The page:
While the wealth of the surviving oligarchs may have been ill gotten, Putin has no interest in pushing them to right their past wrongs. He's not in the justice business. His vendettas against Khodorkovsky and others took Russia away from respect for property rights and closer to being a country where, if a powerful man wants something, he just has to reach out and take it. And that suits Putin.
The oligarchs want to be rich. Putin is distinguishable from them only in that he has a grand vision for Russia. In every other way, he is one of them and can comfortably coexist with them—as long as everyone understands who runs the club.
Vision and Principle
Putin's treatment of the oligarchs arose from his grand vision for Russia. In the chapters that follow, we'll see how that vision guides his actions in all matters. Here are the man's 10 principles.
1. Russia must be secure against attack and intimidation.
2. The country with the greatest material ability for intimidating or attacking Russia is the United States.
3. For the sake of security, countries bordering Russia must serve as buffers against the West; that is, they cannot be aligned with the United States.
4. Russia should be prosperous—for the sake of prosperity itself, as a necessary element in achieving security, and for Putin's personal political survival.
5. Development of natural resources, especially energy, is Russia's clearest path to prosperity.
6. In addition to paying the bills for security (chiefly military expenditures), energy exports support Russia's security by drawing customer countries into quasi-dependence, disposing them to defer to Russia in international matters. Quasi-dependence is especially desirable in countries that border Russia or are near it.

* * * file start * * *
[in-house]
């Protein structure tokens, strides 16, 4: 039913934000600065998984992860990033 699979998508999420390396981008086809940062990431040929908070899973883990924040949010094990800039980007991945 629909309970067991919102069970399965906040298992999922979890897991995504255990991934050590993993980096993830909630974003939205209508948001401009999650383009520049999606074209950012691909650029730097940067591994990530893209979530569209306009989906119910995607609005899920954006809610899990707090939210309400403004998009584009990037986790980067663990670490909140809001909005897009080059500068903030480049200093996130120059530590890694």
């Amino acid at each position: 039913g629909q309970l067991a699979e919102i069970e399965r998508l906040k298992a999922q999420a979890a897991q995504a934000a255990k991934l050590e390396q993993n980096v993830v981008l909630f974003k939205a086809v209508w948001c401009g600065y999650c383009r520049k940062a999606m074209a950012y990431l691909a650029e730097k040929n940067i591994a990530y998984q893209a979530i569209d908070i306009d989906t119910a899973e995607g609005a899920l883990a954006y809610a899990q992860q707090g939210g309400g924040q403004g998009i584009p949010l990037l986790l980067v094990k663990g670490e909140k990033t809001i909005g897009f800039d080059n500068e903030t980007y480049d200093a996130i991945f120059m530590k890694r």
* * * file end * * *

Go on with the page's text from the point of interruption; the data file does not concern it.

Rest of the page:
7. Russian dominance in energy-related industries—refining, processing, shipping—reinforces quasi-dependence, at least for some countries. It gives Russia the power to withhold a needed service from a target country or from the target country's other suppliers of oil, gas, or uranium.
8. Speedy development of energy resources requires outside capital and technology, so foreign partners are welcome. But because energy production is part of a strategy for security, energy industries must be under the control of the Russian government.
9. Russia's position as an energy exporter implies that disruption of energy production anywhere outside of Russia works to Russia's advantage. In particular, turmoil in the Middle East is always to Russia's advantage or can be turned to it.
10. Because the United States is the country with the greatest ability to intimidate or attack Russia, anything that weakens the United States leaves Russia more secure. On that principle, Russia should subvert the dollar's position as the world's reserve currency, and for that purpose should subvert the petrodollar system.
It's a plan that has already produced results. Putin is a man of remarkable intelligence, determination, and ruthlessness. In the eyes of many Russians, that last quality is not a fault but a virtue. While our media paint him as a cold-blooded dictator, Russians see him as a man's man who restored their country's pride, economy, and position after a humiliating period they'd rather forget. If getting it done required trampling the rights of a few citizens and knocking heads among the country's new capitalist class, well, nothing's free.
We'll see where else these principles lead.